“Oh, it means that the main entrance is off the deck to the outside rather than inside, such as down those corridors there. It is possible to exit inside via a second door, but it is not the main entrance and it is usually kept secured so you have some room in there. Useful if the weather is really bad, though. Cabin U-12, up the stairs there or up any of the outer stairways from this deck and forward. We haven’t ever had an Amboran passenger before, I don’t think—nope nope. No Amborans, so we had to guess a bit. Winged folk usually don’t use beds, so we put in a sand and rock box. If it is not good enough, let me know and we will see what we can do. Illumination is generally from pressurized oil lamps. You need only turn them up or down to get more or less light. More practical since two-thirds of our voyages are through no tech and semitech regions. Open buffet is forward on this deck all the way. If you are hungry, go anytime. If they have nothing you can eat, then tell them what you need. There has never been a race we could not somehow accommodate.”
He said it all like the practiced speech it was, but also with some undisguised pride. If the rest of the crew was like the purser, she knew they loved their ship.
“Any luggage?” the purser asked her.
“Oh—no. I carry what little I require with me here. There is nothing else.”
“Good, good. Come, then, I will take you up and show you the room. Nothing much else to do right now anyway. No stops for two days plus, nope nope. Come come, please.”
The huge spiderlike creature said, “Oh, please go. There are only so many upper class passengers aboard at the moment, so we shall be unable to avoid one another. Get oriented, relax, and we’ll speak again.”
She couldn’t shake the feeling she’d had before—that Wally was concealing something, perhaps a lot of things, and that he was no friend of hers—but she did not feel a direct threat from the Askoth, only some potential trouble down the line.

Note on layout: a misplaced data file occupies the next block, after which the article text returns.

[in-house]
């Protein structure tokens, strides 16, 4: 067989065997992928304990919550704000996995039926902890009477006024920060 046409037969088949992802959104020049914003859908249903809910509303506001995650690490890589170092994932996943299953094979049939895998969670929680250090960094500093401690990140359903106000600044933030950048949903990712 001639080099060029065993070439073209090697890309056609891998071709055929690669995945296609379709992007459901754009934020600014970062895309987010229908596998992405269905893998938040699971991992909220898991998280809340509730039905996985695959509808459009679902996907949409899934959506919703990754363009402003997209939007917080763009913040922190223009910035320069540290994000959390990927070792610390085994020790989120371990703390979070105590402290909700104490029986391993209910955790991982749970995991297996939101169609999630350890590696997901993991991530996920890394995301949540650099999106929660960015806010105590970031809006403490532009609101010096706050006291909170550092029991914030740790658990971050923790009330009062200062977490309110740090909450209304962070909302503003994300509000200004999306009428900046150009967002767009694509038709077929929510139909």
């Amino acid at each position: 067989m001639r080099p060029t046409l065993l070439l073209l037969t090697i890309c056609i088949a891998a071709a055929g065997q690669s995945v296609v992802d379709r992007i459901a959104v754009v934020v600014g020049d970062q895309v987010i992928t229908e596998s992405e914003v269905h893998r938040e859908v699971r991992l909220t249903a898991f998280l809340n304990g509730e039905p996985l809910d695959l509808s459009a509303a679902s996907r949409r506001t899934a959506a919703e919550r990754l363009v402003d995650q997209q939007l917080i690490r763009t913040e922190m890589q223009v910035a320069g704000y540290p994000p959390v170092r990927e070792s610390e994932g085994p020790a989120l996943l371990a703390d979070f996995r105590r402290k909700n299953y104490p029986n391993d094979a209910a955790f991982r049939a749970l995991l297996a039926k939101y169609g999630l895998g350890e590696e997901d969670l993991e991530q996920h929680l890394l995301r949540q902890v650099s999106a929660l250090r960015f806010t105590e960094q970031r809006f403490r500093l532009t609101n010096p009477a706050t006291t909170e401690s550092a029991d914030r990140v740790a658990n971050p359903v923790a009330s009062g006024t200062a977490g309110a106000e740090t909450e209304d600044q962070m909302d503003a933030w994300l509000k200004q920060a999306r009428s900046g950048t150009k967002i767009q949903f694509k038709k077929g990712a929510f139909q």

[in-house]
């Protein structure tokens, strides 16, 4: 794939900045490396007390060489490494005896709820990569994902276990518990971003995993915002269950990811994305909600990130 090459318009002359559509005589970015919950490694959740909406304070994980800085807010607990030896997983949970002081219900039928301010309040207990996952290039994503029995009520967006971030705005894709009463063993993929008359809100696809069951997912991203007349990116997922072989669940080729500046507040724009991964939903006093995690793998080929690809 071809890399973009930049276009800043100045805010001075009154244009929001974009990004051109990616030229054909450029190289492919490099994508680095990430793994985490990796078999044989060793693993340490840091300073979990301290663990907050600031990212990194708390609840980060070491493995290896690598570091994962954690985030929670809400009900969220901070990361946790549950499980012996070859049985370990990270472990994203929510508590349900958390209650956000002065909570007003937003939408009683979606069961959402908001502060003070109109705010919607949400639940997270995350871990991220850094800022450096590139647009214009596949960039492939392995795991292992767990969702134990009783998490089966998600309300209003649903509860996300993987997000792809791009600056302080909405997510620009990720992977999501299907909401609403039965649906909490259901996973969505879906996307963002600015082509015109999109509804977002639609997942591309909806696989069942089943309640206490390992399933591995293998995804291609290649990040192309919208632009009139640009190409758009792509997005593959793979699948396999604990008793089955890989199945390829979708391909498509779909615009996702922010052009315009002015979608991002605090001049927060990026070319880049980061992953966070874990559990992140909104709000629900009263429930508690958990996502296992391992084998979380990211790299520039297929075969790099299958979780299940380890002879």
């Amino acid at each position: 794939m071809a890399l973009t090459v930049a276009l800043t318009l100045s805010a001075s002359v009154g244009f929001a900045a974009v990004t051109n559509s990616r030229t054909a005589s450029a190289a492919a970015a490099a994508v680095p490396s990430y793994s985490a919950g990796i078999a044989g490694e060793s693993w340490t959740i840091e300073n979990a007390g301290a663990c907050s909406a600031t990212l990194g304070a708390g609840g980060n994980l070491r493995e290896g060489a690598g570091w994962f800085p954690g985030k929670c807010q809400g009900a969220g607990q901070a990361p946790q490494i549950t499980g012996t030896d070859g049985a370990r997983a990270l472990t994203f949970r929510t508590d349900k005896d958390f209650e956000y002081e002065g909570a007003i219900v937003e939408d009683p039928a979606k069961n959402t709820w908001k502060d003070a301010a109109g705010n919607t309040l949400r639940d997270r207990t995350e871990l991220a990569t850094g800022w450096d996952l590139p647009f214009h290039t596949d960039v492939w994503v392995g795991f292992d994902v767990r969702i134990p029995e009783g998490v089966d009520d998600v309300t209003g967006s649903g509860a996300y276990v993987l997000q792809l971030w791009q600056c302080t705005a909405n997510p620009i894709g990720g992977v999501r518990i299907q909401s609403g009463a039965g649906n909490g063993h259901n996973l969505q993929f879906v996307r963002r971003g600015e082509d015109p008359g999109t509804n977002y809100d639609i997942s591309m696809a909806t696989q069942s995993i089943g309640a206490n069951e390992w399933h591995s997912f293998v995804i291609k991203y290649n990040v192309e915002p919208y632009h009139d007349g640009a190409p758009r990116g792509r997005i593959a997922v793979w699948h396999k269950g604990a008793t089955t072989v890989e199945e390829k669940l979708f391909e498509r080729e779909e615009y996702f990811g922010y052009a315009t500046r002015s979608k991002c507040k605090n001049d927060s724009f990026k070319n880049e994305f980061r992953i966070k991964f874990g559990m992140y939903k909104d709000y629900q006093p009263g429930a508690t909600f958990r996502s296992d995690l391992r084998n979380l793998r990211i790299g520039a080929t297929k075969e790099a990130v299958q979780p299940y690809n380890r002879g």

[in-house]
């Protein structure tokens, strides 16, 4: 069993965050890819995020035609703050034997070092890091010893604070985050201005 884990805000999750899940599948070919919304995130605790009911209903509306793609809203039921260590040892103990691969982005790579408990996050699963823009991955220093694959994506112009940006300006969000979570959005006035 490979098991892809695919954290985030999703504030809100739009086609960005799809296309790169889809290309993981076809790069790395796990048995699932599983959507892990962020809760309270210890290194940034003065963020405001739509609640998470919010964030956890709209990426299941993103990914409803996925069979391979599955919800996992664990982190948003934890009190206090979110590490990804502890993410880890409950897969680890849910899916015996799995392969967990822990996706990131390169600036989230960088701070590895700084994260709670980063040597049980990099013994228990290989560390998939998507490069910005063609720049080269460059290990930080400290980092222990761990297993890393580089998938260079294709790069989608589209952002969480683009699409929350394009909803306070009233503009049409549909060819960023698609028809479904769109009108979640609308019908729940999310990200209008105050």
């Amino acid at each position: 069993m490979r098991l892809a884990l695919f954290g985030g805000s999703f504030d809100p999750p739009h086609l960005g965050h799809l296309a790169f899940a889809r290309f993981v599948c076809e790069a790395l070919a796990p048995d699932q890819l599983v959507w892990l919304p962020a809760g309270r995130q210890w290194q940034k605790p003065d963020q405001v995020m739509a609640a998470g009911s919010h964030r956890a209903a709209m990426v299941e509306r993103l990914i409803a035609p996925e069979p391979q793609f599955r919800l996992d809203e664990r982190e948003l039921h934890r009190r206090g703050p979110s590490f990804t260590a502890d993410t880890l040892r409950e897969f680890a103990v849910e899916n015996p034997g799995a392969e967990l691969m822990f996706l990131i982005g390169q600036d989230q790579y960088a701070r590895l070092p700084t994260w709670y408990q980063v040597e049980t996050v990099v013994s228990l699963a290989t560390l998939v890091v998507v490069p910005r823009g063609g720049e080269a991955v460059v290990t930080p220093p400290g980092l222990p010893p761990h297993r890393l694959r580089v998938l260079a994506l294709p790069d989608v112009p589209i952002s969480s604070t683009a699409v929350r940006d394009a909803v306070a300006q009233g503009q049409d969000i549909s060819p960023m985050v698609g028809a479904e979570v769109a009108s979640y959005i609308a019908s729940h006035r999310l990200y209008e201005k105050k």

The steward took a large key, came around from behind his desk and said, “Follow me, please please.” He then went to the sliding doors amidships and opened them casually, stepping out onto the breezy and still chilly outside deck. She followed, glad to get out into the air even if it was less than ideal weather.
As she walked outside, though, she saw and sensed a great hex boundary rise in front of them, and then the ship went through it.
Abruptly, the wind died to virtually nothing at all, the skies turned a deep and cloudless blue, the temperature shot up and it became very hot. Just as startling, she felt a whole range of machines aboard the great vessel suddenly come to life. Her faith said that all things contained spirits with some measure of power, answerable to the gods of their particular element. She now felt a whole new set of powerful presences all around her on the ship even though nothing about the ship itself seemed to change.
The sure-footed purser noted her startled reaction. “This is Cobo,” he told her. “Very different. High-tech but all water. People here water breathers, yep yep. Live deep down, not sure what they are but they got some high-tech stuff. We talk talk to them on our sonargraphic radios, we do. Nice folks, whatever they are, so they say.”
The only wind now was from the movement of the ship, but, oddly, the ship was picking up speed. The engines didn’t seem to change, but the throbbing got louder. Perhaps some high-tech gizmos aided it in speeding across this otherwise featureless sea while they were in the high-tech region. She couldn’t imagine what it must be like to be down there, breathing water and probably cut off from the sun. Would there even be colors? Would they see like she saw? And how did they use this high-tech power without getting themselves fried by it? Even she knew from somewhere that water and electricity didn’t mix.